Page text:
For more than a century, residents and community leaders have turned to a number of local publishers for news that informed and commentary that enlightened. Over the last several years, I have had the opportunity of working with a number of local papers. With the launch of NoBo Magazine, I believe we are beginning a new era of the community news format in Everett.
However, I do believe it would be naïve to ignore those publications that guided residents in times of success or failure, in tragedy or rebirth.
When the town formed in 1872, not one newspaper was headquartered within city limits. To satisfy the demands of those looking to advertise, the Malden Messenger published a special edition, known as the Everett Pioneer.
In 1873, the Everett Free Press offered residents their first hometown paper. Two years later, the last issue of its only competitor, the Pioneer, was printed. In 1885, Benjamin Johnson, who owned the Malden City Press and the New England Grocer, began publishing the Everett Herald.
Known today as the Everett Leader-Herald News Gazette, ownership of the paper has exchanged hands several times, however, it has been published by the Curnane family since the mid-twentieth century.
Joseph Curnane, Sr., established the Leader-Herald as the city’s defacto paper. A man of many trades, Curnane was working not only as a publisher, but also as the owner of a funeral home, a school-board member, and an influential local politician. Curnane would serve as the Maryland coordinator for the Kennedy presidential campaign of 1960.
Members of the family continue the tradition today, publishing and delivering new issues to doorsteps every Thursday. While it may provide limited coverage when compared to issues from years gone by, the Everett Leader-Herald News Gazette remains a paper of record in and the literary legacy of Everett.
In recent years, an all-out newspaper war has developed after the emergence of two viable competitors: the Everett Advocate and the Everett Independent.
Following a stint as mayor of Chelsea, where he made headlines himself, James Mitchell has been publishing the Everett Advocatefor nearly two decades. The free tabloid-style weekly paper is distributed at various local establishments across the city, and features the most detailed coverage of the Everett Crimson Tide and the local political scene.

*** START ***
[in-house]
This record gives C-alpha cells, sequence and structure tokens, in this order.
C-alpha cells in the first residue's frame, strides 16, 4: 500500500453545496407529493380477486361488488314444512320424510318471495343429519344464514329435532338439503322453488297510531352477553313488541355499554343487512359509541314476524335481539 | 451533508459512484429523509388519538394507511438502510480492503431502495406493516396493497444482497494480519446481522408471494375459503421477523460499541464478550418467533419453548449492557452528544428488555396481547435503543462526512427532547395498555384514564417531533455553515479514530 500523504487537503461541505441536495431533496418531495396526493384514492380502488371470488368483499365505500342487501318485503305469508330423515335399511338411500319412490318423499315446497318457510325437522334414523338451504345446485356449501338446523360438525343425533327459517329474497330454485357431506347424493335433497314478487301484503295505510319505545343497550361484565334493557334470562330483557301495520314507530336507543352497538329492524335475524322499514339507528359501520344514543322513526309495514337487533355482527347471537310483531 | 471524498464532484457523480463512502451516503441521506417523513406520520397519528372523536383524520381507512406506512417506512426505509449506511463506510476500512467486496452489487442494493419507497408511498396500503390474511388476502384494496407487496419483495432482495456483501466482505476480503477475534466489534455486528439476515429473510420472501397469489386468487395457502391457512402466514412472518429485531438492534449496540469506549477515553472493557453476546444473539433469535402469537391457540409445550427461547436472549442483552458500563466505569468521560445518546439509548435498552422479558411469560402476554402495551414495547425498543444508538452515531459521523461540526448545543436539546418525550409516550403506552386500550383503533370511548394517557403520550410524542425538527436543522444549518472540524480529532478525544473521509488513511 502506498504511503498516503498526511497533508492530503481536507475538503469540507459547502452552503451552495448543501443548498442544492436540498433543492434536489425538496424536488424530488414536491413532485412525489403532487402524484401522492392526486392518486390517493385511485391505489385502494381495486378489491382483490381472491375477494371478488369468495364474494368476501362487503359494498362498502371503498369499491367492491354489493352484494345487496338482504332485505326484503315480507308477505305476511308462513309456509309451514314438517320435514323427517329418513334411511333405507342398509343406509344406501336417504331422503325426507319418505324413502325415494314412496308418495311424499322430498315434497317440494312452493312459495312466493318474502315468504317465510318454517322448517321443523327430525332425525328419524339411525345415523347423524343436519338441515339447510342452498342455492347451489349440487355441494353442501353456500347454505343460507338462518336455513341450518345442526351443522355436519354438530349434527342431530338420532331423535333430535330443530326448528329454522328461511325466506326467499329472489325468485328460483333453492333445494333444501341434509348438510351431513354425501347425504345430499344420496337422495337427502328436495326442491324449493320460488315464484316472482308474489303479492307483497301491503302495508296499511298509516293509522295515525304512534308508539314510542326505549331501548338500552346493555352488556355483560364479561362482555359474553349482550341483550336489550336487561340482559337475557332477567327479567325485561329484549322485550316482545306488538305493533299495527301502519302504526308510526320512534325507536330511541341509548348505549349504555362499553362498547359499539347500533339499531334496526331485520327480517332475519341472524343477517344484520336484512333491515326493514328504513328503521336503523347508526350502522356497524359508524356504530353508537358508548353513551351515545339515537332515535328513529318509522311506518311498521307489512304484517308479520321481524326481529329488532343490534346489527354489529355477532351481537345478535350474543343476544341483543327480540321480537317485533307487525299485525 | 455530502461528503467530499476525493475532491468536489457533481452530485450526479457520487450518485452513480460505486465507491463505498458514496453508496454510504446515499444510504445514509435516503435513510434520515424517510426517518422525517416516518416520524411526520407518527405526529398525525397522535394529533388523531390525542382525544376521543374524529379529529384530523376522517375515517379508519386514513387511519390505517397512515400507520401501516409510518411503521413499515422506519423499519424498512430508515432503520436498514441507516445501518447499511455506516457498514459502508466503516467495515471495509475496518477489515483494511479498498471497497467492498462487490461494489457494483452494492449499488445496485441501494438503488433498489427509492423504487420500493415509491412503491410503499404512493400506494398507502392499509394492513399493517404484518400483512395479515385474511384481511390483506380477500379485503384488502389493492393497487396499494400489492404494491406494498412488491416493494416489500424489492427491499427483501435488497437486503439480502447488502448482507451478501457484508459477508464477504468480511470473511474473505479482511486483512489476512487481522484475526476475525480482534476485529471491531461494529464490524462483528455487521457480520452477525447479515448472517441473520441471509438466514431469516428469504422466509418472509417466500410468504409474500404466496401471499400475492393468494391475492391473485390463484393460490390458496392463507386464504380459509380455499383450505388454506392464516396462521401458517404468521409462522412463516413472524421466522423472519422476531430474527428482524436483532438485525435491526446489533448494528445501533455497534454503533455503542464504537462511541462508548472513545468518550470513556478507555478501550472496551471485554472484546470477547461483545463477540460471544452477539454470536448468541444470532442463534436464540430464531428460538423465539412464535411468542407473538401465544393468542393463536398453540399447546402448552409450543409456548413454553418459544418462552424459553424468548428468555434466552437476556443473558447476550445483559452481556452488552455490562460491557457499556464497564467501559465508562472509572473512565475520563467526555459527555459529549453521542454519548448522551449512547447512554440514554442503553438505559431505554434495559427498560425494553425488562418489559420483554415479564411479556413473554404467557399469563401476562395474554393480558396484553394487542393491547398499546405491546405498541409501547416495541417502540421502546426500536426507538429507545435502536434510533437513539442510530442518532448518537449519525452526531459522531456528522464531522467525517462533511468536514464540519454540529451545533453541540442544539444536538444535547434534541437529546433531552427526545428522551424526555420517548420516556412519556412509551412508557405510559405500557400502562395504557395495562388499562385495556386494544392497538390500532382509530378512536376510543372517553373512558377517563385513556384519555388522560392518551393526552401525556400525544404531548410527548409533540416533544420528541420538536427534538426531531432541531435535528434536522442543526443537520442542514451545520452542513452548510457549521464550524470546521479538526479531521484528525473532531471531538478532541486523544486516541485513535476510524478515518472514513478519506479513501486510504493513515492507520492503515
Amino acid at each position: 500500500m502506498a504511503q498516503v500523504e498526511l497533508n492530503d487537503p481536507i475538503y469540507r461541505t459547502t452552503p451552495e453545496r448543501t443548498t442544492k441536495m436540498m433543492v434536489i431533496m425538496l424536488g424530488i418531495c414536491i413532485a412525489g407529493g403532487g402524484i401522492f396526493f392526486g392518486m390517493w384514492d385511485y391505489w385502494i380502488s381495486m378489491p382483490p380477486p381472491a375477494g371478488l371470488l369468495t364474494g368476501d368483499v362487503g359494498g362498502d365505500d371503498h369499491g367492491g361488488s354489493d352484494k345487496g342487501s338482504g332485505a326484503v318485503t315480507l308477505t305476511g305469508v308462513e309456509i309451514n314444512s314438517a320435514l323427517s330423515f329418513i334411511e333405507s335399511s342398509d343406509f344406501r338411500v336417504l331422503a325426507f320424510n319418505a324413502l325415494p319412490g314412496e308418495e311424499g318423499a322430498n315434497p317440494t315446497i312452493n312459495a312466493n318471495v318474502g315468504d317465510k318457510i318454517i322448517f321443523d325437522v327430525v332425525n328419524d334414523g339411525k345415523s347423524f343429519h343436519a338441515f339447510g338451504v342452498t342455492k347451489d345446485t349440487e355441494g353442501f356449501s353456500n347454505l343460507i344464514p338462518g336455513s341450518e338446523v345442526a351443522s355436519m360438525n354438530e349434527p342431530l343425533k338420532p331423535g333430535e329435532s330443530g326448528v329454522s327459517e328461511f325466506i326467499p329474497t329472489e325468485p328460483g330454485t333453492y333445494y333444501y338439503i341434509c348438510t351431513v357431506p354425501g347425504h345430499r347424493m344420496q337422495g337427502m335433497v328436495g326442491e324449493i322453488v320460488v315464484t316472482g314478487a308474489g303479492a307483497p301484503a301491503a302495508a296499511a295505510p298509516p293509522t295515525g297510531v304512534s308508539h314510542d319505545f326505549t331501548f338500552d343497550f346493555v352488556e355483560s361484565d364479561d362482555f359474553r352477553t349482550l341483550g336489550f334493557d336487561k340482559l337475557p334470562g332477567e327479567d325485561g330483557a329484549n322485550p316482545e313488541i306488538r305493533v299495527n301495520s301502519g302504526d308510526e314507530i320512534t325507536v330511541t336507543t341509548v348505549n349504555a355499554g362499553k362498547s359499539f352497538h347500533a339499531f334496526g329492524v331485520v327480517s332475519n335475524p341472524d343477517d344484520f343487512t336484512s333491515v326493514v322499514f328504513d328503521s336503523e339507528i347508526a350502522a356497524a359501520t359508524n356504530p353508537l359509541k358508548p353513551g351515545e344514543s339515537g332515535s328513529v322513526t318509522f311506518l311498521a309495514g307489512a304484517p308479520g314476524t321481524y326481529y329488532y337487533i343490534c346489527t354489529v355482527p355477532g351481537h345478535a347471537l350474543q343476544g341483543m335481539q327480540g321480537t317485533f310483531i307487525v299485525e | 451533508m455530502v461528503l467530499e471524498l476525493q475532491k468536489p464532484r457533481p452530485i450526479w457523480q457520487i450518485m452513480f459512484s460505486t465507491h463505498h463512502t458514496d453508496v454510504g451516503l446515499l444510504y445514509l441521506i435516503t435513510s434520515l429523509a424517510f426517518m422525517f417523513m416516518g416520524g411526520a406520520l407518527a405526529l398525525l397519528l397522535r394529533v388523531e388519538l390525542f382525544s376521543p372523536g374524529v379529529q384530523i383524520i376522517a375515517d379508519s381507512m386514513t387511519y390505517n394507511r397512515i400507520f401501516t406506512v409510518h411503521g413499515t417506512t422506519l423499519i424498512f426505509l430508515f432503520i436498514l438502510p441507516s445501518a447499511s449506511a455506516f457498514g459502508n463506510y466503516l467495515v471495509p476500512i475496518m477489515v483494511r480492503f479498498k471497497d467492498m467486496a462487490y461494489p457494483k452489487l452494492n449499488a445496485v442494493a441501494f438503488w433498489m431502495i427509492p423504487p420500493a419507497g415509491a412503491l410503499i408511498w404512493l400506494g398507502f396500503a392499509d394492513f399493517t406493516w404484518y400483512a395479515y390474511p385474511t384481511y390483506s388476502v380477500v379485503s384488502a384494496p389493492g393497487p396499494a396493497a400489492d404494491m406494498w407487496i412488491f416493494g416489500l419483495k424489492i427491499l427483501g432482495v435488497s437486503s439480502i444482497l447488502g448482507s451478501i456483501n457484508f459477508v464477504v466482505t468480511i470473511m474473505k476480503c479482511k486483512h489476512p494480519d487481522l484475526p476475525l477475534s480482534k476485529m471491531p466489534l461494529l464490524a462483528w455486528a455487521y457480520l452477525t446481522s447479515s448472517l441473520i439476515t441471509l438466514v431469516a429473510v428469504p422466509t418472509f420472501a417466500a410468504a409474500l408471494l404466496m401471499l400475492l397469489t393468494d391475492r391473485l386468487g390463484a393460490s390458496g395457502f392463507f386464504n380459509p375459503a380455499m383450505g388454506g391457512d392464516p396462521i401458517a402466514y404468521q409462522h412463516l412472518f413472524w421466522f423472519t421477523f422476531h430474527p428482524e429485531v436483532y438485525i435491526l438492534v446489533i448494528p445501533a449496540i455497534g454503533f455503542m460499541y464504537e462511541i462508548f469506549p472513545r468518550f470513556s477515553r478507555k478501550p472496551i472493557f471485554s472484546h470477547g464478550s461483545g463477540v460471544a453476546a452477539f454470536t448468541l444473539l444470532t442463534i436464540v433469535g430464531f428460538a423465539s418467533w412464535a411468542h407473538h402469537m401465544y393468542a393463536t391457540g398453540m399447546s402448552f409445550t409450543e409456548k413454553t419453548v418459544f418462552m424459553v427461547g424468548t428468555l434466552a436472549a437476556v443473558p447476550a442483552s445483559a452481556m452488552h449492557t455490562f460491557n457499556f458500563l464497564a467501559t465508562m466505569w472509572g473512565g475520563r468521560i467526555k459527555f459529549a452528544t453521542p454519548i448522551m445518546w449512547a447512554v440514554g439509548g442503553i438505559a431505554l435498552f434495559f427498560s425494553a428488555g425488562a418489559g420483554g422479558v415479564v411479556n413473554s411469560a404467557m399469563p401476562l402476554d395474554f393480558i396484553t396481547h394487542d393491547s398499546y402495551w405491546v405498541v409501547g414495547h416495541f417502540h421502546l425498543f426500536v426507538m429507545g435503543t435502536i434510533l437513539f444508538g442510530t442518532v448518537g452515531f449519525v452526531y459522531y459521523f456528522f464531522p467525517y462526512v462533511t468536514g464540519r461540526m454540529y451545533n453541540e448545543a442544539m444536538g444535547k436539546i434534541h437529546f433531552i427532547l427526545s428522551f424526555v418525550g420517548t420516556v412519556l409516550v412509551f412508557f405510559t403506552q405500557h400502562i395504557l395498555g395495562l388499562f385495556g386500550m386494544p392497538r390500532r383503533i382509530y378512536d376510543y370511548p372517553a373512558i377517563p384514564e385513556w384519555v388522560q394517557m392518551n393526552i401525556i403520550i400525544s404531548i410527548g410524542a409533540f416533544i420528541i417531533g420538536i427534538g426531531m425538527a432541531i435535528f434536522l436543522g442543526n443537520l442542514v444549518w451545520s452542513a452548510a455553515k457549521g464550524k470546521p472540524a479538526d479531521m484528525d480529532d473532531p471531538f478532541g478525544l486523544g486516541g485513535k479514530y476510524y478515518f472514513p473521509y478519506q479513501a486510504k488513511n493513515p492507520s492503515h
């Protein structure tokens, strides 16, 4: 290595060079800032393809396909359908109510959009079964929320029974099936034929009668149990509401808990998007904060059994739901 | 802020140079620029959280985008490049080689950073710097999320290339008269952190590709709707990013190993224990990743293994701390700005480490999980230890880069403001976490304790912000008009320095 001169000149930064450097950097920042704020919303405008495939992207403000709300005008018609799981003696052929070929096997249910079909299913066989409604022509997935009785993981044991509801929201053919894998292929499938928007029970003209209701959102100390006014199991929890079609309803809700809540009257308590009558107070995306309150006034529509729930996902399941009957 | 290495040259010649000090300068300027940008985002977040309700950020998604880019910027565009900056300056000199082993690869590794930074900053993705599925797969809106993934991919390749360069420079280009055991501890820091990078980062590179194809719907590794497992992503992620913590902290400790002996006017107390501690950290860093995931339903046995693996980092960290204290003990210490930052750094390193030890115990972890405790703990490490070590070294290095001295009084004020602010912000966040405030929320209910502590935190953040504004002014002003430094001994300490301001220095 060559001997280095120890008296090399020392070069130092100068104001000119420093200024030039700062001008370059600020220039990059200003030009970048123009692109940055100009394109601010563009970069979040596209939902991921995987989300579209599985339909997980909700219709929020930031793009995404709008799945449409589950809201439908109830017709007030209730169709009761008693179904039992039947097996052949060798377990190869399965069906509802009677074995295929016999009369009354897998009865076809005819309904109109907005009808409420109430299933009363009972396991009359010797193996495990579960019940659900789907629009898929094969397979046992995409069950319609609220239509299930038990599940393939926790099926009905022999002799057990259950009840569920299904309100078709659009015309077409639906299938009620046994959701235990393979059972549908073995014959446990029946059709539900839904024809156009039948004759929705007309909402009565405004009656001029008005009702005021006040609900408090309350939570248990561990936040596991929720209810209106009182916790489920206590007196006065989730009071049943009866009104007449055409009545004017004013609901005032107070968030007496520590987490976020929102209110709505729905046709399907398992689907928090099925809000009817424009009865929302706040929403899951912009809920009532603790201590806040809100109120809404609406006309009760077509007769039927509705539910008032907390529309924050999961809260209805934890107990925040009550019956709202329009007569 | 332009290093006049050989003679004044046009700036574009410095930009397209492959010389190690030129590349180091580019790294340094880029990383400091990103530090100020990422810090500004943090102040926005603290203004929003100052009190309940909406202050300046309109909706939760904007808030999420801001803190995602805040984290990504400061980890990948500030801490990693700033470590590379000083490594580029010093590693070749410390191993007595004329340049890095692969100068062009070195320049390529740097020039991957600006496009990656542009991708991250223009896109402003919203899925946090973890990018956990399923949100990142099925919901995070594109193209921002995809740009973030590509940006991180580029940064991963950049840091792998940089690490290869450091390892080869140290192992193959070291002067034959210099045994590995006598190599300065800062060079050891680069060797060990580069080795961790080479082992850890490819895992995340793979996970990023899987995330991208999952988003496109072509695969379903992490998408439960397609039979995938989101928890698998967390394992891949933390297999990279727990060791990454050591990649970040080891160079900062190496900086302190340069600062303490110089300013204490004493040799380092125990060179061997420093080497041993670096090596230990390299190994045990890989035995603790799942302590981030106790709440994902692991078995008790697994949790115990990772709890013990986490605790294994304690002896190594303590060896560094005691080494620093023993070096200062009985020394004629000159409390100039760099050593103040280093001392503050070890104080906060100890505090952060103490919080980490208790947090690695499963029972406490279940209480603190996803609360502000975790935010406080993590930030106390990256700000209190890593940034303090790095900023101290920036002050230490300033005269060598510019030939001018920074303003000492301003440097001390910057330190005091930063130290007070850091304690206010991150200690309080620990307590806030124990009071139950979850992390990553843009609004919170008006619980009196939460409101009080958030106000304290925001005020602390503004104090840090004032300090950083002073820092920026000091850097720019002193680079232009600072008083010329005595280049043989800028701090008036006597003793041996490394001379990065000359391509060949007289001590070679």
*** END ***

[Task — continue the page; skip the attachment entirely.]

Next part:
Mitchell has covered every major story while at the helm of the colorful publication. With the help of his son, the Advocate now publishes editions in Everett, Malden, Revere, and Saugus. The Mitchells continue to provide biting commentary and wide-coverage of everything and anything of importance in each of these communities.
In 1999, the Independent Newspaper Group began publishing the Everett Independent, promoting their publication as real competition to the city’s established newspapers. The newspaper wanted to provide residents with local, regional, and national outlooks as well as thorough and through-provoking editorials, which became key components to the Independent’s success in the Everett market.
Like the Advocate, the group also has an expanded audience in the area, with flagship papers in Revere and Chelsea as well as additional publications in Winthrop, Lynn, East Boston, and Beacon Hill. Over the course of its publication, the paper has looked at all issues affecting the residents and businesses of Everett, providingcoverage that has been accurate, fair, and inclusive.
While many newspapers have come and gone in the city, from the Everett News to the Everett Citizen, three remain, each with their own merits and faults. Even in this changing landscape, all three are poised for publication for years to come.